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Serving: United States

Farm bill funding escapes budget ax

Initial indications from House and Senate are that the farm bill will not be asked to come up with huge budget cuts.

Both the House and Senate Budget Committees revealed their budget plans last week and it appears the agricultural community could escape without drastic cuts, and the reductions may not even occur.

The budget resolutions are used to set spending limits for the next fiscal year as well as to lay out 10-year blueprints for spending and revenue. In many years Budget Committees have been unable to agree on budget parameters, with the last Senate Republican budget coming in 2006.

The Senate bill has no-reopening of the farm bill and the House resolution calls for a total of $1 billion in savings over 10 years, which is .001 of farm bill spending over that same period.

“They walked up to the edge of the cliff and decided to walk back from it,” said Ferd Hoefner, policy director for the National Sustainable Agriculture Coalition, of the budget committees’ decisions to not revisit the farm bill.

“From the $20 billion cut being opening talked about on the Hill [the week prior] to either zero or $1 billion, it is clear the farm bill coalition has gotten the message across,” Hoefner said. “Hopefully the final resolution will leave the farm bill out of the equation.”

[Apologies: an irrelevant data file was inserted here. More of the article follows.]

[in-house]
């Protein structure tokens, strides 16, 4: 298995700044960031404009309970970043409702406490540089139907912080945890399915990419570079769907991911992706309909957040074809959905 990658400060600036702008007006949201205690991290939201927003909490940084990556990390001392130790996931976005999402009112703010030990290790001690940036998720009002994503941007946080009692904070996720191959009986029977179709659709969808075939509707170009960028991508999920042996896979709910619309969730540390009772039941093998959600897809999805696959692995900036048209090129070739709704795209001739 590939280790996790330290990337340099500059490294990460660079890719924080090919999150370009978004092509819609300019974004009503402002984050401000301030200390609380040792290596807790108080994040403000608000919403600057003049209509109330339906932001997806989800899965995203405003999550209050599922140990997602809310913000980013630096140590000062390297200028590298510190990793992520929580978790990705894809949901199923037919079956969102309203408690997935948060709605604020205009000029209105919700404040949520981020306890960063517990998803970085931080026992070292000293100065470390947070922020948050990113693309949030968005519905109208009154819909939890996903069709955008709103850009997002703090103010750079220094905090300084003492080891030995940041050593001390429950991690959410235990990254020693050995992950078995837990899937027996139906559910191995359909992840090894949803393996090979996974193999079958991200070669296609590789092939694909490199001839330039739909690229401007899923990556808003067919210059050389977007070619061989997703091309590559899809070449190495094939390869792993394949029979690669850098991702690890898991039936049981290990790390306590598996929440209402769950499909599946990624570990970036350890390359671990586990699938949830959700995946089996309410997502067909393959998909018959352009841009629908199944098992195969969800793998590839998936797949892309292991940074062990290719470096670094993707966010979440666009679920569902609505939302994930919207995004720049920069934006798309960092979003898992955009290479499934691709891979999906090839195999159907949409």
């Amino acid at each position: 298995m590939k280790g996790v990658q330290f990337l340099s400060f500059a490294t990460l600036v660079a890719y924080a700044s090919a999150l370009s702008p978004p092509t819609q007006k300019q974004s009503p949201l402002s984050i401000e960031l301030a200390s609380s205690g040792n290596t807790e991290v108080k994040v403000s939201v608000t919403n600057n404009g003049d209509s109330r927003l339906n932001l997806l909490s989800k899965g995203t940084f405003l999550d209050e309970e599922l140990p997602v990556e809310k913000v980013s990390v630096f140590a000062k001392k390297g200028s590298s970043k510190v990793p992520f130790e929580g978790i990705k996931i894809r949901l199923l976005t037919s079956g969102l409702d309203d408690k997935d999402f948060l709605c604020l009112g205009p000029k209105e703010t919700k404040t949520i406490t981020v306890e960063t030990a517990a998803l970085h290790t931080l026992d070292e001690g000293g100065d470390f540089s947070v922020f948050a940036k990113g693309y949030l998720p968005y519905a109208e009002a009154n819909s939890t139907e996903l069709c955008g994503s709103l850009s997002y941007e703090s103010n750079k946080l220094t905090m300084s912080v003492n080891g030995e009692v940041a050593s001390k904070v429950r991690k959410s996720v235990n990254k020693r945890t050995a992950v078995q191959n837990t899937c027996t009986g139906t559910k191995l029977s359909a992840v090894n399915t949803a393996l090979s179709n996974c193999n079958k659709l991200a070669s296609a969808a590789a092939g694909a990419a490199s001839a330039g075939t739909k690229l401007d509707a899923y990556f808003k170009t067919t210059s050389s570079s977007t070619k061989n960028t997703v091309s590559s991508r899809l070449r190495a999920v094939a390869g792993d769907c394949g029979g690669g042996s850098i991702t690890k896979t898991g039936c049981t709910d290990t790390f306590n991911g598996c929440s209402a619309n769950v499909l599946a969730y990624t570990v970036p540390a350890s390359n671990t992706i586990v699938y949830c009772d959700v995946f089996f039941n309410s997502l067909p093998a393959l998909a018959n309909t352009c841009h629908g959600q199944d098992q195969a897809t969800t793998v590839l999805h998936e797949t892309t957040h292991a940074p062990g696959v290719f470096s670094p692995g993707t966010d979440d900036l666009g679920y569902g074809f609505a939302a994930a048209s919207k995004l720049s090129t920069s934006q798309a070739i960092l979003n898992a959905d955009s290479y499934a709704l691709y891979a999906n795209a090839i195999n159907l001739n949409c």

Like past House budgets, the plans include a proposal to convert the Supplemental Nutrition Assistance Program (SNAP, formerly known as food stamps) into a 'block grant' program.

Feeding America said that four out of five SNAP recipients is either working or not expected to work, including 66% of recipients who are children, elderly or disabled.

"While proponents of block grants argue that programs are more effective and better suited to local needs, in fact states already have considerable flexibility in administering SNAP.  The primary consequence of a block grant would result in eroding the federal commitment that SNAP families are eligible to receive the same level of food assistance regardless of where they live," said chief executive officer Bob Aiken.

Senate and House leaders hope to agree next month on a compromise, but without reconciliation requirements the resolutions are essentially just GOP wish lists.

“It is our fervent hope that if there is a final resolution that is conferenced between the House and Senate, that sanity will prevail and the farm bill will be left alone. We won’t know the answer to that until sometime in April after the two week Congressional recess, but our fingers are crossed,” Hoefner added.

Leaving 2016 spending limits where they are, instead of lowering them, should make it easier for appropriators to agree on spending bills for the agricultural department as well as other agencies and departments.

Secretary of Agriculture Tom Vilsack was before the Senate Appropriations Committee March 17 and reminded members that USDA’s budget is less than its full budget in fiscal year 2010, and not far off 2009 levels.

“We have done a good job of managing on limited resources,” which is difficult with high mandatory line item expenditures including fire suppression, rental assistance and food stamps, he added. Vilsack said he expects the agency to be called on to do more, but said he’ll try to be creative in spreading out resources as much as possible. n

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